Employers adopt transparent approach to pay

Most businesses openly disclose information to employees about how pay and benefits are calculated, according to research.

A study of 715 organisations by the Chartered Institute of Personnel and Development (CIPD) found that 70% favoured 'medium' or 'great' transparency about their process for calculating base pay and increases.

Pay rises were for the most part determined by:

  • individual performance (74%) 
  • competencies (61%) 
  • skills (57%)
  • employee potential (53%).

In comparison, length of service was only cited by 26% of employers.

With new regulations on gender pay gap reporting in force since April 2017, the survey suggests that employers are becoming increasingly open about their pay decisions.

The majority of organisations were optimistic about the effects of gender pay gap reporting, as 70% believed it would be beneficial in reducing the difference between male and female earnings.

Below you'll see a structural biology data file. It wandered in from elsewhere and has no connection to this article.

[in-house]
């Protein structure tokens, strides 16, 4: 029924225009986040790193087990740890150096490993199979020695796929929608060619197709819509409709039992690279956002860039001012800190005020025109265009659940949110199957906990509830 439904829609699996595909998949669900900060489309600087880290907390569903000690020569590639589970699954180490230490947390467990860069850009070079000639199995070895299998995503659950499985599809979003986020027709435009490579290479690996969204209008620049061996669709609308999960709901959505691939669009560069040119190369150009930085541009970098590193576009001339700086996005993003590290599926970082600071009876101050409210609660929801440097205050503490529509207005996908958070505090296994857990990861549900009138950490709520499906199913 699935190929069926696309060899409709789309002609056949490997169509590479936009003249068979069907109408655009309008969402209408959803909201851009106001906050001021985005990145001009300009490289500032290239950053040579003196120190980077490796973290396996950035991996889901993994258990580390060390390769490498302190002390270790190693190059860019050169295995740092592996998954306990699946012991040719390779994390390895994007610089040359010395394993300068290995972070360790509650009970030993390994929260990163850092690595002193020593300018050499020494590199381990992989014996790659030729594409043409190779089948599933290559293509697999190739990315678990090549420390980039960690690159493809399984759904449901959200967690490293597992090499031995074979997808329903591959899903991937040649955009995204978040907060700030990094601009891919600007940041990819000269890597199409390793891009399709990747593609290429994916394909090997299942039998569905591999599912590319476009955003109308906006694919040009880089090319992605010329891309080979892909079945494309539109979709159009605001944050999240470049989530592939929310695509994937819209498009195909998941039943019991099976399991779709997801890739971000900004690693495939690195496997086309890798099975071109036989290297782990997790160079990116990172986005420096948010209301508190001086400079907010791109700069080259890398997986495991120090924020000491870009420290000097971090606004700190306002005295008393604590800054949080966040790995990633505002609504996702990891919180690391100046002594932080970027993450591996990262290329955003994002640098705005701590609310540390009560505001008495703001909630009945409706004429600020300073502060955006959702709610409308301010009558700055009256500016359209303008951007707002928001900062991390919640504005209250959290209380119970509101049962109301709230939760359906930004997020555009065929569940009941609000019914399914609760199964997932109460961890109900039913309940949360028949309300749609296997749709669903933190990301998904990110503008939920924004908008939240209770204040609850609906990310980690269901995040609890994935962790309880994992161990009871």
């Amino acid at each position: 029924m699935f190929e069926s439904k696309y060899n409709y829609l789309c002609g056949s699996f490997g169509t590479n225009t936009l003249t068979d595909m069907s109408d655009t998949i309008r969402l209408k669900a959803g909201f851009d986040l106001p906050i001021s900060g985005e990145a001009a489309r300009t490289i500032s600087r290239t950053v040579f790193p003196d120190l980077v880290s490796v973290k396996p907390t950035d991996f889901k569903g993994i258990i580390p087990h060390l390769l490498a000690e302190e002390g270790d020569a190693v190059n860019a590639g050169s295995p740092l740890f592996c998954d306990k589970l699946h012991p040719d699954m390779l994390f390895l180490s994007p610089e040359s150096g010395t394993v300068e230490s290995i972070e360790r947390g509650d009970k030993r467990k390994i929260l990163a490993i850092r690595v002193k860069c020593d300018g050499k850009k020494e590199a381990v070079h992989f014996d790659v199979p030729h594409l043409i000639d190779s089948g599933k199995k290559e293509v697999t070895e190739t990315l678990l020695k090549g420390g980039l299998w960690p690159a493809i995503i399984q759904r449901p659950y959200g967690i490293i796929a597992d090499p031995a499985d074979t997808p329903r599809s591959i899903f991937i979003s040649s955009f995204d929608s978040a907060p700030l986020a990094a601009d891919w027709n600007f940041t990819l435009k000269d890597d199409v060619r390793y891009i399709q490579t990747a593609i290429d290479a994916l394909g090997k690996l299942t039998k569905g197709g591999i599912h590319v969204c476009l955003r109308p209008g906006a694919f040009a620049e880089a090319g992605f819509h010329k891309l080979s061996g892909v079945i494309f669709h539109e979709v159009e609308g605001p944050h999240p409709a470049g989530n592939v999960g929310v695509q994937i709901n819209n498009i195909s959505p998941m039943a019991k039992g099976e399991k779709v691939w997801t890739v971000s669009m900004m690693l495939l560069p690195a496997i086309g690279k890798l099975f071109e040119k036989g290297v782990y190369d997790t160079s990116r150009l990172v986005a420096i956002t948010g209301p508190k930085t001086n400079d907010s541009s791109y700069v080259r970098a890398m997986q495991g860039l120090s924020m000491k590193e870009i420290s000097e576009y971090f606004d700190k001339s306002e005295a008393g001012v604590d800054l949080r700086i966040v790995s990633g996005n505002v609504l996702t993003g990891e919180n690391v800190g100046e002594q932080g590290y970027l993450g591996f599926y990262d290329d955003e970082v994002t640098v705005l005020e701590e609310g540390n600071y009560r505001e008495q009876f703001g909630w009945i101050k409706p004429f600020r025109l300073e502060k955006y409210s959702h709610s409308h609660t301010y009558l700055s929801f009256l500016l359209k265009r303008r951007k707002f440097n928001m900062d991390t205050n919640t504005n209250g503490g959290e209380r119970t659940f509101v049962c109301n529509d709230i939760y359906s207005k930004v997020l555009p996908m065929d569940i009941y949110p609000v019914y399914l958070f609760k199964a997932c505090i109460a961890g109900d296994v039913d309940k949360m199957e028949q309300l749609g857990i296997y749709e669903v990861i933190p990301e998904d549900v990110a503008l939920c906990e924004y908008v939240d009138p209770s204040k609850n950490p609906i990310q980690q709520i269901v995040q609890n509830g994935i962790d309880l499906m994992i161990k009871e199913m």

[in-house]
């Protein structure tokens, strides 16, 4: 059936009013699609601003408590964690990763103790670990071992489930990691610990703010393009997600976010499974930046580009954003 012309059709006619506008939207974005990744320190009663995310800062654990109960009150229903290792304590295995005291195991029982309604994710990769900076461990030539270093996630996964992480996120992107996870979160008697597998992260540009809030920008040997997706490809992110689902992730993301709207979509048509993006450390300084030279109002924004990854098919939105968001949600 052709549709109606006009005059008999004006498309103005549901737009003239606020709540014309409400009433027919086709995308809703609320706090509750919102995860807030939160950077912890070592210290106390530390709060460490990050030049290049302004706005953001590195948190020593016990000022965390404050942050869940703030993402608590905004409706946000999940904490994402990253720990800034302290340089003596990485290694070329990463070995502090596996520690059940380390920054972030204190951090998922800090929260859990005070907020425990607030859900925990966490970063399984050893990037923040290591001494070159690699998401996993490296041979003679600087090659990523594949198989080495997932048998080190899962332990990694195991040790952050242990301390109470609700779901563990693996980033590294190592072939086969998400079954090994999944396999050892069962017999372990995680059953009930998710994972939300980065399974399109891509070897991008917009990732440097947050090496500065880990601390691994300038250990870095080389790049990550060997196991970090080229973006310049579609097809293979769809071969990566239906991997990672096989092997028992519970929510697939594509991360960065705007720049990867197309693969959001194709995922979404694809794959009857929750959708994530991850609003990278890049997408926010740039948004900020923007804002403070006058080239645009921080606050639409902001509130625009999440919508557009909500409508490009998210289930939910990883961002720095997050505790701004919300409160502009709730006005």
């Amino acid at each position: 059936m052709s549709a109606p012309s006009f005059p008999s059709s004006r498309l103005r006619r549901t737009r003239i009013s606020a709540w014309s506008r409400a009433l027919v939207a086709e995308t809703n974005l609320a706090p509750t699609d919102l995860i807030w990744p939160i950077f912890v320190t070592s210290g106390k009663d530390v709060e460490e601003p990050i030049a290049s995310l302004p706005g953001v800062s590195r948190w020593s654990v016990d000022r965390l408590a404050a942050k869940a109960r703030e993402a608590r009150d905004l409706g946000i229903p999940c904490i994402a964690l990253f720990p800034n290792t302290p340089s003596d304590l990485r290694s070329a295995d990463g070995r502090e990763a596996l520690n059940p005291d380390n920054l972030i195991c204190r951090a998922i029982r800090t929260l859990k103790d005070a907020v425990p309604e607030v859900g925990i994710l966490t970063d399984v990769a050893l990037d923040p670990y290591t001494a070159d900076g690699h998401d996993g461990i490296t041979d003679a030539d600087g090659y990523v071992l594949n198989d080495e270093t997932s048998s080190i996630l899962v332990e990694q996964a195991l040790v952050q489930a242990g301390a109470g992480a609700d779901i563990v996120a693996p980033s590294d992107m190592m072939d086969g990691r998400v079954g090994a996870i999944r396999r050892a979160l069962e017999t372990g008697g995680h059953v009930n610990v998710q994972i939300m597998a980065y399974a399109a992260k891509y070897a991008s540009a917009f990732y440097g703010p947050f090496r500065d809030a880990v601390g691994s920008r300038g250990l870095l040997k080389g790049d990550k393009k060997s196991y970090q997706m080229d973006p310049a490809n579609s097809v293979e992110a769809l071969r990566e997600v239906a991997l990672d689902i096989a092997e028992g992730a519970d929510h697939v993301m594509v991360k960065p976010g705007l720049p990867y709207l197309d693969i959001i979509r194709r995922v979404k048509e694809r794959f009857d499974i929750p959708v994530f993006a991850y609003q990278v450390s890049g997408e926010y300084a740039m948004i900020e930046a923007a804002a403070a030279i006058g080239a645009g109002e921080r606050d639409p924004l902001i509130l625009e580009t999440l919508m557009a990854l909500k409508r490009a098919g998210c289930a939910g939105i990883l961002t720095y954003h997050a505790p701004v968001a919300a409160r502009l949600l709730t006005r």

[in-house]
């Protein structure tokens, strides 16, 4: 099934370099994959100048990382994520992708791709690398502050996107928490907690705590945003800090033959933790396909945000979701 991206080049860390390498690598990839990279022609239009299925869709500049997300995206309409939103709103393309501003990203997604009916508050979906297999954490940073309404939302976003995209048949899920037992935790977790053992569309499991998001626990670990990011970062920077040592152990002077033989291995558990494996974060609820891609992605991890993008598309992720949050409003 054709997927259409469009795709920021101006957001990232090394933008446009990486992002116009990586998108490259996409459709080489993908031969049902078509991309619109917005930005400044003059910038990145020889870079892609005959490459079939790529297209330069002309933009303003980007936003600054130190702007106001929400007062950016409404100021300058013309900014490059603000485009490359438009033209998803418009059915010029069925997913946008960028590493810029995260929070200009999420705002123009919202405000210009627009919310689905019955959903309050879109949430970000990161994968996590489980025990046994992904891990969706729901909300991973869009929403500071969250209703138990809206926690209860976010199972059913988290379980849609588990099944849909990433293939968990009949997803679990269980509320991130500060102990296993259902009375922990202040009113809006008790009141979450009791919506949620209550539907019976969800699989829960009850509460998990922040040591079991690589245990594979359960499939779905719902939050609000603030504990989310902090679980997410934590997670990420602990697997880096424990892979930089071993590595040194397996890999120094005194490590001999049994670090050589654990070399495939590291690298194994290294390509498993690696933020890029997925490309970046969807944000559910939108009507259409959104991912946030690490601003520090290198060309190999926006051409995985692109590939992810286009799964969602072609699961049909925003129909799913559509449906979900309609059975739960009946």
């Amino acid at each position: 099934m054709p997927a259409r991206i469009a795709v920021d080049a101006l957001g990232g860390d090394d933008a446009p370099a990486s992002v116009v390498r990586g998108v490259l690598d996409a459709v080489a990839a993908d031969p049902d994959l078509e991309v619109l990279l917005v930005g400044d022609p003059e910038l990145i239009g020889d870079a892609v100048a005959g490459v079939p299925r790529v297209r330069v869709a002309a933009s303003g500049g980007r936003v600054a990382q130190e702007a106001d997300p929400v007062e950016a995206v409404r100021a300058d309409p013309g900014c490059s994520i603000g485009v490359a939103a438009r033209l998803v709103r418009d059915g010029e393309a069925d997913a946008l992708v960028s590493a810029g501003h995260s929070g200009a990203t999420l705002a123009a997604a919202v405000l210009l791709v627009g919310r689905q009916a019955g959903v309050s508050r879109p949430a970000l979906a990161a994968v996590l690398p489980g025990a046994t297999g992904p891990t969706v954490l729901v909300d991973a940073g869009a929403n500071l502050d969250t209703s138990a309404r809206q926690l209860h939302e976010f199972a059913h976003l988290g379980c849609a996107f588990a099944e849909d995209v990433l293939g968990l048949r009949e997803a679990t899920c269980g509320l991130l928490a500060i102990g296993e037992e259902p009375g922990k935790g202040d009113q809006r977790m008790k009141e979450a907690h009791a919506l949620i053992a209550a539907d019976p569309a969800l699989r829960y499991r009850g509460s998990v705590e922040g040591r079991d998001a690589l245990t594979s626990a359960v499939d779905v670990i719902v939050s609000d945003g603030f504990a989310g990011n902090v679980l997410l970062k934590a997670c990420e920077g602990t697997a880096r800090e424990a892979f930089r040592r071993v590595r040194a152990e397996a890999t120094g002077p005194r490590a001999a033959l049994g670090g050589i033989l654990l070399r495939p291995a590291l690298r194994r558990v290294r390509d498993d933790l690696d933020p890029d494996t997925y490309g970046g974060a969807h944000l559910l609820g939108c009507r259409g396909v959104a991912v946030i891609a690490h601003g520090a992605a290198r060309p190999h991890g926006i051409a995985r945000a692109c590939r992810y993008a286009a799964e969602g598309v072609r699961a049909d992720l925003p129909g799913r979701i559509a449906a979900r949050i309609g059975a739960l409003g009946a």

Charles Cotton, senior adviser for performance and reward at CIPD, said:

"There's not much point using pay to incentivise certain employee behaviours if you're not going to be open about the potential outcome and the process.

"Pay disclosure also reflects societal concerns: employees increasingly expect openness and transparency in most aspects of their life, and expect their employer, within reason, to also be transparent."

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